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    Hold on a second. You say that the price of a stock refers to the last price at which that stock traded. Then why does the price vary while the stock exchange is closed and no stocks are being traded? – Randomblue Oct 26 '12 at 14:21
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    @Justin The actual quoted price of a stock will not change when the exchange it is traded on is closed. Just because the quote doesn't change doesn't mean its actual value doesn't-- think of it as a house. You know the price of a house when you buy it and again when you sell it; still, this does not mean the price isn't fluctuating between those two events--it's just not published during that time. – Andrew Oct 26 '12 at 17:38
  • @randomblue it is the open orders that move the going price of a security, not the trades. For each offer to buy there has to be an offer to sell which is at or below the offer to buy. If no one wants to sell at$40 then the offers to buy have to increase. – Jack Swayze Sr Oct 23 '15 at 5:42

Quoted from money.howstuffworks.com:

NASDAQ has come up with an auction approach called the opening cross. Here's how it works. In the morning, a computer program looks at all the orders that have come in overnight in each different stock. Based on those orders, the program picks a price level that would be the best opening price. However, it also looks to see if there's a trade imbalance. For example, if a company announced bad news after the market closed, there might be 10 times more sell orders than buy orders.

NASDAQ then broadcasts the price and imbalance information to its network of dealers with the goal of offsetting the imbalance. It then lets dealers place orders. This all happens very quickly, in a time window of two minutes or so, right before the market opens. Dealers can place orders, and those orders are factored into the opening price.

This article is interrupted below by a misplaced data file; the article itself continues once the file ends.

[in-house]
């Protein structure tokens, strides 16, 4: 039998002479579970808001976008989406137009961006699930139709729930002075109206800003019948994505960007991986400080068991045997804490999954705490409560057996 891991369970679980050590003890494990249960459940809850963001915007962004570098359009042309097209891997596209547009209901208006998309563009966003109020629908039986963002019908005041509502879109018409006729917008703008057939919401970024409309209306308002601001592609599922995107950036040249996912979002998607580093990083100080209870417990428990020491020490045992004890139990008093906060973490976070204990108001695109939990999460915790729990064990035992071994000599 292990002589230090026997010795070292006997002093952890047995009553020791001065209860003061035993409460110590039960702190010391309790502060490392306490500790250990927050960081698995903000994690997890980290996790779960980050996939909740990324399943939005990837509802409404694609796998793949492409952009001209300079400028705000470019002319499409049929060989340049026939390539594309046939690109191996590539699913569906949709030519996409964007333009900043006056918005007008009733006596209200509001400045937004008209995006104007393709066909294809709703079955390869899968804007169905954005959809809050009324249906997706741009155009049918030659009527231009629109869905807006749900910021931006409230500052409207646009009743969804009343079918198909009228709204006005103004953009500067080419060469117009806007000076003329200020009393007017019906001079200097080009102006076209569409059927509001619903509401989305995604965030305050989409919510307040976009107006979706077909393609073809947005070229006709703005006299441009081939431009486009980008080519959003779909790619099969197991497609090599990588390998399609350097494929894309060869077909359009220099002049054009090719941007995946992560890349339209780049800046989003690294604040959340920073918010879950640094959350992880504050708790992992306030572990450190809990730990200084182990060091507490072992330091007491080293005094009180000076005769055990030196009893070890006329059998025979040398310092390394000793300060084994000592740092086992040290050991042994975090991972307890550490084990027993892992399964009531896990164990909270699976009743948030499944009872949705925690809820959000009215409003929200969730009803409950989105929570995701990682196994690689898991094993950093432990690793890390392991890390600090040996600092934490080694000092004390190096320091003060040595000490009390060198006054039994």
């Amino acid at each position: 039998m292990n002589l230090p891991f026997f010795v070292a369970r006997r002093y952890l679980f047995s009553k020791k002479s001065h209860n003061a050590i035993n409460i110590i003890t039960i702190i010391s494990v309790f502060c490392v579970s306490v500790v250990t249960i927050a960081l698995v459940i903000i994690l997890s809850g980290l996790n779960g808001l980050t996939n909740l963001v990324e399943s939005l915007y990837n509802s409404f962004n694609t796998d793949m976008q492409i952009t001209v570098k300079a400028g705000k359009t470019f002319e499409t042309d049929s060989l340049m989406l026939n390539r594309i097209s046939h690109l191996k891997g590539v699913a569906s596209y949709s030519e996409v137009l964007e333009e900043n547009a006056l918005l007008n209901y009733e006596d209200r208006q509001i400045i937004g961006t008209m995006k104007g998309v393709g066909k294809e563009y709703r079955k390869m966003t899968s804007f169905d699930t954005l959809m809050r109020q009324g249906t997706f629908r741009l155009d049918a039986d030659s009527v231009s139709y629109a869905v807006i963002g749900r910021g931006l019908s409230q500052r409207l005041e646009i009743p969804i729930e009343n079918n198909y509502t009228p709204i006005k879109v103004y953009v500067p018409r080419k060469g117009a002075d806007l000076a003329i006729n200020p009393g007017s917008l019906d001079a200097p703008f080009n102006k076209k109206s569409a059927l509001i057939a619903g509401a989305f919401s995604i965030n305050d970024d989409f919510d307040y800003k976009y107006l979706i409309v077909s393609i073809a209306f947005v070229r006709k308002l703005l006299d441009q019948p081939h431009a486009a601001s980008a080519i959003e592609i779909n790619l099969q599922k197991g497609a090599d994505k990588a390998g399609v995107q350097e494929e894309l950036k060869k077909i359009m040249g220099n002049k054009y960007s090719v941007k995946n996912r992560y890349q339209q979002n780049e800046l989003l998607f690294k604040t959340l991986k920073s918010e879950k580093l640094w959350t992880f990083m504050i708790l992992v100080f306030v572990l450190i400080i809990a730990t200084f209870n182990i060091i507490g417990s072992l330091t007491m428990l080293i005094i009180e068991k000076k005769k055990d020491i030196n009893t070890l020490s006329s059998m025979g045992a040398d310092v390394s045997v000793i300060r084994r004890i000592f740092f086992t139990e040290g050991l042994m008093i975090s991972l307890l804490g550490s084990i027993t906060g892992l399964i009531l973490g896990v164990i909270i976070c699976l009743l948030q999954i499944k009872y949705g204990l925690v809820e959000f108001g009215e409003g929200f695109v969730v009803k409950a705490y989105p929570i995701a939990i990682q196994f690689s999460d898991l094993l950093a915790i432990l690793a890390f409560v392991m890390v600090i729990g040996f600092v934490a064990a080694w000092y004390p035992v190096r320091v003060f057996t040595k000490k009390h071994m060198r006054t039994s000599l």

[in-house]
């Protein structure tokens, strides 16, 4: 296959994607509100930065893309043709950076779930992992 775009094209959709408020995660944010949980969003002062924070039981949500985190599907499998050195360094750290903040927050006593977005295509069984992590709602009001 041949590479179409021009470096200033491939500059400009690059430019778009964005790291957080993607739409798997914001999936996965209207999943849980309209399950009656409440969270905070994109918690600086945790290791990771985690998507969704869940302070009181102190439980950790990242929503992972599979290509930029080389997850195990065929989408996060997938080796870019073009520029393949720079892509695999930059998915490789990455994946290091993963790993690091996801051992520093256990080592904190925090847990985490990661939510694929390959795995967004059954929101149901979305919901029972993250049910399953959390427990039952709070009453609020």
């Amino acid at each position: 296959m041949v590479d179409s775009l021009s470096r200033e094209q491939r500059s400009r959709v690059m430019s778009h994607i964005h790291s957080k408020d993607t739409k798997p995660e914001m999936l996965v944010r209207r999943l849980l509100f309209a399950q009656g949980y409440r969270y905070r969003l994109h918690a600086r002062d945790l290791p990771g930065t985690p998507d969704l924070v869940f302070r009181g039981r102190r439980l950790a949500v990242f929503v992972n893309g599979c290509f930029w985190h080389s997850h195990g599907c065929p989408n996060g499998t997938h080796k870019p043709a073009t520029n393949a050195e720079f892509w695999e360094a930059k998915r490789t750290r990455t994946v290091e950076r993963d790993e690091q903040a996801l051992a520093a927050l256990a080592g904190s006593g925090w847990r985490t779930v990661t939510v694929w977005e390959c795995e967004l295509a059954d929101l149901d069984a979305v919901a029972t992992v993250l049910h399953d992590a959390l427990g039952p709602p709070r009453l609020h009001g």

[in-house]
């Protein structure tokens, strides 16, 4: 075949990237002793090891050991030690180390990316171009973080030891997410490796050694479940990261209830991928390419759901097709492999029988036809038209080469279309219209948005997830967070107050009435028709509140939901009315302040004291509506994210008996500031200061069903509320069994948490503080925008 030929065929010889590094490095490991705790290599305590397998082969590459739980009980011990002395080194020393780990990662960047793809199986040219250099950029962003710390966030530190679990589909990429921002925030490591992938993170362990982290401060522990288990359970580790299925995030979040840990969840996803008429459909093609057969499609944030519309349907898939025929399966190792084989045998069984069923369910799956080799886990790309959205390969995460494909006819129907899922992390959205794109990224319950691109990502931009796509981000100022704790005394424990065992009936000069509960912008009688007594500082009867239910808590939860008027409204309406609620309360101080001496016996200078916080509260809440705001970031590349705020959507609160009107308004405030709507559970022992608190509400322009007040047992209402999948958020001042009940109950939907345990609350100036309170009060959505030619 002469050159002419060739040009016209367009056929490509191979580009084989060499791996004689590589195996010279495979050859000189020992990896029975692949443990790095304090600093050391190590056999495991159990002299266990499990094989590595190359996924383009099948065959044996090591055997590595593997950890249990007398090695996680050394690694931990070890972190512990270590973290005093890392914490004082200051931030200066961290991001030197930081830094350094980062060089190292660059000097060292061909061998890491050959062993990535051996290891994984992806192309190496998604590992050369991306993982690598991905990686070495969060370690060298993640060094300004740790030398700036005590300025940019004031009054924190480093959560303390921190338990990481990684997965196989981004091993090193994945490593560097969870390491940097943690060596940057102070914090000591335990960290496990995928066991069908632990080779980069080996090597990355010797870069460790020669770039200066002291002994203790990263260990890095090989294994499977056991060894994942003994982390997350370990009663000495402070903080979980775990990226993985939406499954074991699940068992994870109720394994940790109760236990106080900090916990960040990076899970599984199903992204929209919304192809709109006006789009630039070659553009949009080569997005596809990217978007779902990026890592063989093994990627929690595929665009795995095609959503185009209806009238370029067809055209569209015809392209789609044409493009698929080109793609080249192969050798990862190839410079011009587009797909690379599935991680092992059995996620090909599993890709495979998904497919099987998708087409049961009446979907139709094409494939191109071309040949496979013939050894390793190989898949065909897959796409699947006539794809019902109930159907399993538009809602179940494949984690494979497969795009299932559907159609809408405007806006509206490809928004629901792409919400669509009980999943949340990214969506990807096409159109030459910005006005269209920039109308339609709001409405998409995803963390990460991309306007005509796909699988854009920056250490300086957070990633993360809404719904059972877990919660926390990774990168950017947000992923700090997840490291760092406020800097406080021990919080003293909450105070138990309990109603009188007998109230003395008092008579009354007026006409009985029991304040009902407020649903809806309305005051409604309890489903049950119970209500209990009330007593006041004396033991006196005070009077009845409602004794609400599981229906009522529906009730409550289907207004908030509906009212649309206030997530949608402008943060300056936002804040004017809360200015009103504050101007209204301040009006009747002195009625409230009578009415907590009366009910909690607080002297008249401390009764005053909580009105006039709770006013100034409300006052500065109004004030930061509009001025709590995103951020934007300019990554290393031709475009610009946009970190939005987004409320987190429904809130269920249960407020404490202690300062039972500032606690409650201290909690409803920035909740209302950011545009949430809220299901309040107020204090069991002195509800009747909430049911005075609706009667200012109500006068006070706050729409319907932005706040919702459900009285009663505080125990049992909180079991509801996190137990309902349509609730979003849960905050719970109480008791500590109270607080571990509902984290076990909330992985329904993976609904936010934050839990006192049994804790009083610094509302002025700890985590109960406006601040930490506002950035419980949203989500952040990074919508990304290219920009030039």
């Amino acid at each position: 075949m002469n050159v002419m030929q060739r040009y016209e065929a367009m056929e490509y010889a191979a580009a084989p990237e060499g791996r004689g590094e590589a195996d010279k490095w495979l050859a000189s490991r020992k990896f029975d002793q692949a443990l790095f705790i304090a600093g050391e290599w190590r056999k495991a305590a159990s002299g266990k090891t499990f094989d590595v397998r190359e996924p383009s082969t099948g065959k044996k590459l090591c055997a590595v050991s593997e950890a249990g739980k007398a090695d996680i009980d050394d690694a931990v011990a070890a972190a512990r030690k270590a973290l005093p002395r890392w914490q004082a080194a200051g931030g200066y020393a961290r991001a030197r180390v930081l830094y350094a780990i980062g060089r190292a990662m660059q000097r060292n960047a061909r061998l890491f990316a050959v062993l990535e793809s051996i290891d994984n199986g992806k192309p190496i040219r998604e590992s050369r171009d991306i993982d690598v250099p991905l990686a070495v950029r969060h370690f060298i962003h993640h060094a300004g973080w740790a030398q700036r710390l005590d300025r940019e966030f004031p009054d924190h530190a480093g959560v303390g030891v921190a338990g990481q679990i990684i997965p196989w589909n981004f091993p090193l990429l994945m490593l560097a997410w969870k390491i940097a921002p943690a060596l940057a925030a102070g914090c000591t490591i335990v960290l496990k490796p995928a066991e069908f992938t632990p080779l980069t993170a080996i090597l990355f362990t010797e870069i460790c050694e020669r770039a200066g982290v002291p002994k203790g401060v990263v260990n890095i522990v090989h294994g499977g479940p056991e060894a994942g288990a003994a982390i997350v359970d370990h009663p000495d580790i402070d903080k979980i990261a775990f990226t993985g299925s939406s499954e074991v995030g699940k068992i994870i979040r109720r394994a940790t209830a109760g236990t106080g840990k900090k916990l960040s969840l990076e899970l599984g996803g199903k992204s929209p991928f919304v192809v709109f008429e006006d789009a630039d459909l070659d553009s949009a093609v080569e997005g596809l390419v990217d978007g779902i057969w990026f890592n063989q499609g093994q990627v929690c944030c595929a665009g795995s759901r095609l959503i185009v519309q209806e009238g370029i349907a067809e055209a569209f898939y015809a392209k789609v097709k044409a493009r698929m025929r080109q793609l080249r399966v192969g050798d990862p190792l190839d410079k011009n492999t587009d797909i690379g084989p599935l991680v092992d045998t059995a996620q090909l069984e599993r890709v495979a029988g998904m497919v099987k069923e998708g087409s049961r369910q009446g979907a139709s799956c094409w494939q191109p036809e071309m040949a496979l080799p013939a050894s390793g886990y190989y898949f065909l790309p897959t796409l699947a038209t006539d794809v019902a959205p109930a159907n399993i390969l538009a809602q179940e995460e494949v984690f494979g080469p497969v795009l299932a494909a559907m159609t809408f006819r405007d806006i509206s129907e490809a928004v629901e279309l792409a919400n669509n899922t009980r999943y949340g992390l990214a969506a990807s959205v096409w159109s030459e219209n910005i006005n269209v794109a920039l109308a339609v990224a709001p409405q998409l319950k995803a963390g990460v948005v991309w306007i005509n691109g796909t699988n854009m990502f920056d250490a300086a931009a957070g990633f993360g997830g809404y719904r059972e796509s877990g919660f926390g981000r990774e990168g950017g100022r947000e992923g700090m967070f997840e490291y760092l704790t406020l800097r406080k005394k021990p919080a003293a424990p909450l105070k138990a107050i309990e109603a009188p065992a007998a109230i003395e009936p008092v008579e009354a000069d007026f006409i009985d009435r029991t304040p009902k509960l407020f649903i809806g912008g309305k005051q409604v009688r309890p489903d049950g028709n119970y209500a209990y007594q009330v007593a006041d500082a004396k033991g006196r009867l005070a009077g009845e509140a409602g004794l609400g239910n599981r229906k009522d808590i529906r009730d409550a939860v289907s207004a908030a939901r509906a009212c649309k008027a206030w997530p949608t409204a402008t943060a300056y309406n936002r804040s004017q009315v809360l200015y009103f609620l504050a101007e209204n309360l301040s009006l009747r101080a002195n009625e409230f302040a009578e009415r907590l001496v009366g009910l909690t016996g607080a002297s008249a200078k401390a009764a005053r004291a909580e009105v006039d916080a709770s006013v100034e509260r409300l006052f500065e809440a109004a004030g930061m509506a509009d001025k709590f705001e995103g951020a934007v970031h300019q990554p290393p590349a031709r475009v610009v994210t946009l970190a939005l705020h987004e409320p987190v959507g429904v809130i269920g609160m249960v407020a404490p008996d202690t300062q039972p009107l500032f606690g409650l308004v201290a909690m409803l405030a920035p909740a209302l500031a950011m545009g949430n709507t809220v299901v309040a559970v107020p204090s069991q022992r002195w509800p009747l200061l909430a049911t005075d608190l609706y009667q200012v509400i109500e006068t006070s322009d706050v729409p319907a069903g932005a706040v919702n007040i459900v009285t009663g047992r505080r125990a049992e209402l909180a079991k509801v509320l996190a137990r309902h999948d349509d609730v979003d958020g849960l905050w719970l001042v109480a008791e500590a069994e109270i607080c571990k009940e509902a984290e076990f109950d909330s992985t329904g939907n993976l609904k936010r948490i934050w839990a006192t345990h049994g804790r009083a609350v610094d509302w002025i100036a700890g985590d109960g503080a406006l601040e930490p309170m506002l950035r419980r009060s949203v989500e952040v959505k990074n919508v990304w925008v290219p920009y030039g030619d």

Further reading here: Opening Price calculation

  • 1
    This is more an explanation of how NASDAQ (which is just one stock exchange) happens to organise its market makers, than an answer to what I think StockNoob is getting at - I think Muro's answer gives a better explanation. – npad Oct 31 '10 at 17:11
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    does this mean that being one of those opening dealers is very very profitable? – Claudiu Nov 1 '10 at 21:25
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    @Caludiu: Only if you can tell for sure which way the price will go on Open...up or down from the last day's close. This is the tricky part. – Victor123 Feb 11 '14 at 15:07

A stock's price does not move in a completely continuous fashion. It moves in discrete steps depending on who is buying/selling at given prices.

I'm guessing that by opening bell the price for buying/selling a particular stock has changed based on information obtained overnight.

A company's stock closes at $40. Overnight, news breaks that the company's top selling product has a massive defect. The next morning the market opens. Are there any buyers of the stock at $40? Probably not. The first trade of the stock takes place at $30 and is thus, not the same as the previous day's close.

  • With the instant availability of information on the internet worldwide, this can become very relevant. – Troggy Sep 25 '10 at 7:40

It's done by Opening Auction (http://www.advfn.com/Help/the-opening-auction-68.html):

The Opening Auction Between 07.50 and a random time between 08.00 and 08.00.30, there will be called an auction period during which time, limit and market orders are entered and deleted on the order book. No order execution takes place during this period so it is possible that the order book will become crossed. This means that some buy and sell orders may be at the same price and some buy orders may be at higher prices than some sell orders.